UDL Connect

Online Community of Practice for UDL Implementors

UDL and Students with Intensive Support Needs: Strategies and Issues from the Field

Universal Design for Learning is for ALL students! Proactive planning according to the principles of UDL and responsive implementation of UDL practices lower barriers and provide support and challenge needed for most students; however some students have intensive support needs that require the provision of ADDITIONAL individualized supports and services to participate and progress in the general education classroom.  This discussion focuses on the issues and strategies around the complementary nature of UDL for all and additional services for some.
I am taking the liberty of starting the discussion off with a couple of questions. 
What strategies have you used (or have helped others use) to increase the participation of students with intensive support needs within general education classrooms designed according to the principles of UDL?

What issues have you faced?

Views: 705

Reply to This

Replies to This Discussion

Happy 2014!  As we start off this new year, it is a great time to be thinking about the questions above.  Please do chime in.

I know that there are people "out there" who are using UDL principles to develop goals, methods, and assessment and acquire materials to support the participation and achievement of students with more intensive support needs and their peers.  I have talked to many.  I think it would be very useful to share what is working and not working for you with others.

Clearly many of the strategies you put in place to support one student supports many. So we recently enrolled a student with a vision impairment. This has really made us think about our OHS practices across the school. For example, ensuring that rooms do not have electrical cords lying around, or that chairs are placed legs down on tables ensure the safety of all children, not just our vision impaired student. 

We have been using collaborative planning frameworks to bring together the work of content and intervention specialists.  We have also been supporting the use of general and extended standards with the addition of learning progressions to show markers for baseline knowledge, learning targets and progress toward grade level standards for students with intensive support needs.  We have tried to design planning tools that can be used to support instruction and assessment across a wide variety of settings (LRE's).  Tiered planning tools help educators merge together academic standards, IEP goals/objectives and instructional tools, methods and materials. (including instructional and assistive technologies)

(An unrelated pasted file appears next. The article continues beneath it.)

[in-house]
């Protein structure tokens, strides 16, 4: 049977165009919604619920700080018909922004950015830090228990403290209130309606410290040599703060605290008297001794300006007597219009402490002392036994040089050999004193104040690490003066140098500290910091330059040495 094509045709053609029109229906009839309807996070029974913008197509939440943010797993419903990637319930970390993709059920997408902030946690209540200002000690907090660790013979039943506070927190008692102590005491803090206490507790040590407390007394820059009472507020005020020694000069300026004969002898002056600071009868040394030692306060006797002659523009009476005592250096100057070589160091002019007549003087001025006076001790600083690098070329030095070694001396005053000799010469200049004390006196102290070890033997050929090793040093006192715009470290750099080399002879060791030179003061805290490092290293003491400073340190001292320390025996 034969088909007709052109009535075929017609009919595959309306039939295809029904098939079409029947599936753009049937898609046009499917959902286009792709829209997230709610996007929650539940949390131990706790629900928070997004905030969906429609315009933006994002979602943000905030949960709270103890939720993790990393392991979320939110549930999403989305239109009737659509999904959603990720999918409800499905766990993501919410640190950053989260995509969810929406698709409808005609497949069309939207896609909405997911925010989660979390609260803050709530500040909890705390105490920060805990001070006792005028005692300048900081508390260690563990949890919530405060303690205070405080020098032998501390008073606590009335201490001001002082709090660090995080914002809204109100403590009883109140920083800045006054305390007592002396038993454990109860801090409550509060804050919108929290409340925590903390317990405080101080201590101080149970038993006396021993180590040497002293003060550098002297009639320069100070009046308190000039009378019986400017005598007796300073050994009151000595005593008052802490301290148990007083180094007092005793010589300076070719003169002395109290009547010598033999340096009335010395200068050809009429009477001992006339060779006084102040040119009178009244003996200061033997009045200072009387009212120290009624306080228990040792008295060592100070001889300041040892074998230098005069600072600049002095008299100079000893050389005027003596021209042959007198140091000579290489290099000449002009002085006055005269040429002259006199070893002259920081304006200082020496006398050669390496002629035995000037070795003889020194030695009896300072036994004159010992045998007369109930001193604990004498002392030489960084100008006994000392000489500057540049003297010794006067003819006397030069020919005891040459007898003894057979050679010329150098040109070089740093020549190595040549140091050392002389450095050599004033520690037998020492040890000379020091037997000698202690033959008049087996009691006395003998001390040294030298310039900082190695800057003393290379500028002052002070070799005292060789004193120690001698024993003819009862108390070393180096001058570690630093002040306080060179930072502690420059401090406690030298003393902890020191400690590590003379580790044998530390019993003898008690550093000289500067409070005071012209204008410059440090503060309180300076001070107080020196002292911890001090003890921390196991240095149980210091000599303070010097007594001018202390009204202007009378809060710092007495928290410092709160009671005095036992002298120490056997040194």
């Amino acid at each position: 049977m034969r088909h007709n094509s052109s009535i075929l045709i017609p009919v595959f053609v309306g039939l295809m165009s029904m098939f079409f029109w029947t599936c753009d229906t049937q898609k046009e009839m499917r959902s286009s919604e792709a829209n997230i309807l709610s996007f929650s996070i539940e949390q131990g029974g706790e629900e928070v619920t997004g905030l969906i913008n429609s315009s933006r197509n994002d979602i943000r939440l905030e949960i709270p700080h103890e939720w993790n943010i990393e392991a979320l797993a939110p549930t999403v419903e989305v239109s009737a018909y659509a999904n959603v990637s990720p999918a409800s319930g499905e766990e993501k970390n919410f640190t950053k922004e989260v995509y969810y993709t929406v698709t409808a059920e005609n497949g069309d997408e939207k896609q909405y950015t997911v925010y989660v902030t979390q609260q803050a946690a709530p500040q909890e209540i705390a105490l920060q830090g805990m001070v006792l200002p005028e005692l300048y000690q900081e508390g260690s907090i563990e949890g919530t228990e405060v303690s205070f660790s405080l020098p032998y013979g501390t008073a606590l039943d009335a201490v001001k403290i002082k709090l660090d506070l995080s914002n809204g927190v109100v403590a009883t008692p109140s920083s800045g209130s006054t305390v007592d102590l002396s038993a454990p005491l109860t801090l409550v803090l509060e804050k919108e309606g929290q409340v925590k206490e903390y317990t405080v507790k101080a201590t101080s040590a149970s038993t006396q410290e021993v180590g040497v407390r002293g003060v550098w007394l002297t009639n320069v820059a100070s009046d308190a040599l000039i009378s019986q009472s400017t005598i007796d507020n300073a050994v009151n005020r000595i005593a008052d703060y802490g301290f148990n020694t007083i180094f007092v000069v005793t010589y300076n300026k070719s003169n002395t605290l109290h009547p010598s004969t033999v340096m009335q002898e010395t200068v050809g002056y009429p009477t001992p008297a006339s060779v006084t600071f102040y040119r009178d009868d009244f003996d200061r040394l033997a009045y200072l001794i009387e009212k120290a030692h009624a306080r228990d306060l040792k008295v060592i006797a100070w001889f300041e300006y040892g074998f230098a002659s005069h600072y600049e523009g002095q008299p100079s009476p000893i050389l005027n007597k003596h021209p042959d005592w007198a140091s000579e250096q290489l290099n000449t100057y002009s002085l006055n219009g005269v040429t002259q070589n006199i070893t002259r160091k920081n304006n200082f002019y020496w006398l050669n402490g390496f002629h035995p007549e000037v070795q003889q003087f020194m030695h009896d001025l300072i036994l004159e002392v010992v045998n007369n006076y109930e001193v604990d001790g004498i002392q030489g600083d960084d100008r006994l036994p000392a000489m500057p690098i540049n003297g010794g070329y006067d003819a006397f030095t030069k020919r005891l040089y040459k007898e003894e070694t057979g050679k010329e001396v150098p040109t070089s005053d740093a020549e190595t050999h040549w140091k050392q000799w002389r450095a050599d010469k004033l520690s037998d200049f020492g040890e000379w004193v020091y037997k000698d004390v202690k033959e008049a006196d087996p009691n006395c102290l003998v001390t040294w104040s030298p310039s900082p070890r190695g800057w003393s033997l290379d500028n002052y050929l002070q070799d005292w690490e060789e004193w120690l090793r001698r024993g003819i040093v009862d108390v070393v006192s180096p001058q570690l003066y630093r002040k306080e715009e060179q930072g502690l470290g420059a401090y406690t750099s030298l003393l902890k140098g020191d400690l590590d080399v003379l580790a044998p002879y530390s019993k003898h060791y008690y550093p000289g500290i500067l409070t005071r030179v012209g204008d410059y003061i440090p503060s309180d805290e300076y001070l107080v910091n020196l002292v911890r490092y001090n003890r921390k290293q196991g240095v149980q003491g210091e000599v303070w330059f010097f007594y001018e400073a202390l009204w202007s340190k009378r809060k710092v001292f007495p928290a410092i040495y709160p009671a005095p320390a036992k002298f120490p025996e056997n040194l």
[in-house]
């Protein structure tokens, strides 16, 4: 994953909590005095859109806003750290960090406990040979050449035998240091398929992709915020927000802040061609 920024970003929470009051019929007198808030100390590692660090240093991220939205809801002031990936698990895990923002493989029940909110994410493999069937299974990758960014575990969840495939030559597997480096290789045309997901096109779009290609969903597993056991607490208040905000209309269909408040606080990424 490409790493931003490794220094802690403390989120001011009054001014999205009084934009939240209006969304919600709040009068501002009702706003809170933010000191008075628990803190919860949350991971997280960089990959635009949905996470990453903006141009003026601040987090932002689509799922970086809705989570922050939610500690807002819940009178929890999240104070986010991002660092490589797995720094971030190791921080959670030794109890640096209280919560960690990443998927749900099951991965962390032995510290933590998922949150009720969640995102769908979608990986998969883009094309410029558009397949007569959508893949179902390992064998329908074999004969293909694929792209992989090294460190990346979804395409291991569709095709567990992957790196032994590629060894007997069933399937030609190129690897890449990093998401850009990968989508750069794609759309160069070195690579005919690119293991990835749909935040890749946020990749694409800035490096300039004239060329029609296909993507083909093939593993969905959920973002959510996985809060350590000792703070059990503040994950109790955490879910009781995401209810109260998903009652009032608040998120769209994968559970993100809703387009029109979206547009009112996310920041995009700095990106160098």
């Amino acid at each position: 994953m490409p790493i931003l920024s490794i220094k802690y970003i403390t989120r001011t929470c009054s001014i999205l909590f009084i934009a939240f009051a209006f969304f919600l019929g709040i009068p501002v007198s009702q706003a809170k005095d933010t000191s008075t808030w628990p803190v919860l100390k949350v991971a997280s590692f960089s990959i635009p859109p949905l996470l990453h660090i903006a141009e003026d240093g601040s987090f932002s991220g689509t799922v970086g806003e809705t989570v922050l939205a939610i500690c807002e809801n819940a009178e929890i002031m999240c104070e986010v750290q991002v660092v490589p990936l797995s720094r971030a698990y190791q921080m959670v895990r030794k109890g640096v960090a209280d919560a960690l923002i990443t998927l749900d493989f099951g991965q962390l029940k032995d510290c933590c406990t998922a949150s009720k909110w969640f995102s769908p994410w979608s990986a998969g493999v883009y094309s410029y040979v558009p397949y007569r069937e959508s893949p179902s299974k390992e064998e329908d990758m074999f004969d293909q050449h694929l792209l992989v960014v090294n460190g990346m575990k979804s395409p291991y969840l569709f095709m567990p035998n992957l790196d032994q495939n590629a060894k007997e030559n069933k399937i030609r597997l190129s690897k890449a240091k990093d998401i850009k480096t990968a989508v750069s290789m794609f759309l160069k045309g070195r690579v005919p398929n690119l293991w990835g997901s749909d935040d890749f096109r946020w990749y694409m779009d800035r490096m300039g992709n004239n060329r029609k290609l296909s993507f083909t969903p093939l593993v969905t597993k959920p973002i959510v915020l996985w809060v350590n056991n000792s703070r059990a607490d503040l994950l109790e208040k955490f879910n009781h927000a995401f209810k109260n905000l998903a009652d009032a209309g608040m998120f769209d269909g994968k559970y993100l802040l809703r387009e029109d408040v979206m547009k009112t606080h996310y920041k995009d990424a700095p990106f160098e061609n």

Sound like you have been doing some great work around this area. We have been struggling how to determine baseline knowledge of our students. Can you tell me a bit more of how you developed learning progressions for your students?



Learning progressions begin with a grade-level standard which can be unpacked to outline individual concepts and skills within the larger standard.  Usually we arrange these skills into a rubric or checklist framework and then add extended standards leading to the grade level target.  In addition to general and extended standards we add onset and expanded skills and concepts to both ends of the learning progression to capture data for learners who are moving toward the grade level standard and for those who have mastered the grade level standard and are demonstrating skills and concepts beyond the standard.  Our learning progression begins with an engagement marker in alignment with our Alternate Assessment where the first test item offers points for engagement with items or activities related to the grade level standard.  In some cases this first progress marker seems quite low but engagement is essential for participation in both learning and assessment.  If engagement is not demonstrated by the learner during pre-assessment it is evident that the work of the professionals and learner will begin with establishing a communication mode with materials that are engaging to the individual learner.  Once engagement is established the learning progressions that follow are task analyzed skills and/or concepts that lead to the least complex level of the extended standards.  Learning progressions beyond the standard are established in much of the same way by expanding the knowledge and skills of the learner, possibly using applications of previously demonstrated skills as described in Webb's Depth of Knowledge.  I have included a simplified example. (please note this example does not show the unpacked markers within the general standard or expanded markers in the learning progression) Feel free to contact me for additional information and examples.


You have said it beautifully!  May I add that if a communication mode has to be established, it may be a very long, but valuable process.  Digital tools can support students communication needs, while being a catalyst to engage the student in learning at the same time.  It is important for the student to be assessed against those markers using the same tools for which he or she learns.  If professional learning is offered on how to effectively use the learning tools for assessment then the student will have a great chance for success.


Stay Connected

Get archived issues of the e-newsletter: UDL Focus

Go to archive


Follow us!

Facebook LogoTwitter Logo Diigo logoGoogle+ icon

Visitor Map

Locations of visitors to this page

© 2018   Created by National Center on UDL.   Powered by

Badges  |  Report an Issue  |  Terms of Service